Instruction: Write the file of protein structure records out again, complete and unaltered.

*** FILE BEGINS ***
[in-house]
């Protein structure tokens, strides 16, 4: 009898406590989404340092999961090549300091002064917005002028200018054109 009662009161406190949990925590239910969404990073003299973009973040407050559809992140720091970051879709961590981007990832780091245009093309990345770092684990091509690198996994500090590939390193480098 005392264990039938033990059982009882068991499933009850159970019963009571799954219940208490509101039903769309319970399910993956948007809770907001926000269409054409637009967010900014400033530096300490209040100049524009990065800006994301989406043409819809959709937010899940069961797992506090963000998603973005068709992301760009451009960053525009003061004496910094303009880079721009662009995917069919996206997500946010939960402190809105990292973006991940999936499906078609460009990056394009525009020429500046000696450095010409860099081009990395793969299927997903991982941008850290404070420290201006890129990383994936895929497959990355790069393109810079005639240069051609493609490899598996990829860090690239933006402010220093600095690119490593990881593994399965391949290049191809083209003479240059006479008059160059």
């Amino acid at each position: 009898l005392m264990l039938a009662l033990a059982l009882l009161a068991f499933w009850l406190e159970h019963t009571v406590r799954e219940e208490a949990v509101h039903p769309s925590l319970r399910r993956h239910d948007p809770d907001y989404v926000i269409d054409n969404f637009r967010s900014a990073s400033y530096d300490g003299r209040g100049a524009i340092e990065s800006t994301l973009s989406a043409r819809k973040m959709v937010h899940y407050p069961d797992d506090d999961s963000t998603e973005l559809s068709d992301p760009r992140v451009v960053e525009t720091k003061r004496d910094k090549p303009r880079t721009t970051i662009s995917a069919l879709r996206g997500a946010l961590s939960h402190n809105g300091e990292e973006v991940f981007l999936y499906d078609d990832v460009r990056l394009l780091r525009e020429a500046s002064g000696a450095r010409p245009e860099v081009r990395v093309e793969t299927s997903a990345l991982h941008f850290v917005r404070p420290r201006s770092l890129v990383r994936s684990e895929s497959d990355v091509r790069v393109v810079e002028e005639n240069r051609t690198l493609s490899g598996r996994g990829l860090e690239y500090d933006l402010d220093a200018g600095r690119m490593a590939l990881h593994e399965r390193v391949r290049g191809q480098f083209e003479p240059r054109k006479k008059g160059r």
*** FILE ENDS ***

[in-house]
């Protein structure tokens, strides 16, 4: 009898406590989404340092999961090549300091002064917005002028200018054109 009662009161406190949990925590239910969404990073003299973009973040407050559809992140720091970051879709961590981007990832780091245009093309990345770092684990091509690198996994500090590939390193480098 005392264990039938033990059982009882068991499933009850159970019963009571799954219940208490509101039903769309319970399910993956948007809770907001926000269409054409637009967010900014400033530096300490209040100049524009990065800006994301989406043409819809959709937010899940069961797992506090963000998603973005068709992301760009451009960053525009003061004496910094303009880079721009662009995917069919996206997500946010939960402190809105990292973006991940999936499906078609460009990056394009525009020429500046000696450095010409860099081009990395793969299927997903991982941008850290404070420290201006890129990383994936895929497959990355790069393109810079005639240069051609493609490899598996990829860090690239933006402010220093600095690119490593990881593994399965391949290049191809083209003479240059006479008059160059």
């Amino acid at each position: 009898l005392m264990l039938a009662l033990a059982l009882l009161a068991f499933w009850l406190e159970h019963t009571v406590r799954e219940e208490a949990v509101h039903p769309s925590l319970r399910r993956h239910d948007p809770d907001y989404v926000i269409d054409n969404f637009r967010s900014a990073s400033y530096d300490g003299r209040g100049a524009i340092e990065s800006t994301l973009s989406a043409r819809k973040m959709v937010h899940y407050p069961d797992d506090d999961s963000t998603e973005l559809s068709d992301p760009r992140v451009v960053e525009t720091k003061r004496d910094k090549p303009r880079t721009t970051i662009s995917a069919l879709r996206g997500a946010l961590s939960h402190n809105g300091e990292e973006v991940f981007l999936y499906d078609d990832v460009r990056l394009l780091r525009e020429a500046s002064g000696a450095r010409p245009e860099v081009r990395v093309e793969t299927s997903a990345l991982h941008f850290v917005r404070p420290r201006s770092l890129v990383r994936s684990e895929s497959d990355v091509r790069v393109v810079e002028e005639n240069r051609t690198l493609s490899g598996r996994g990829l860090e690239y500090d933006l402010d220093a200018g600095r690119m490593a590939l990881h593994e399965r390193v391949r290049g191809q480098f083209e003479p240059r054109k006479k008059g160059r």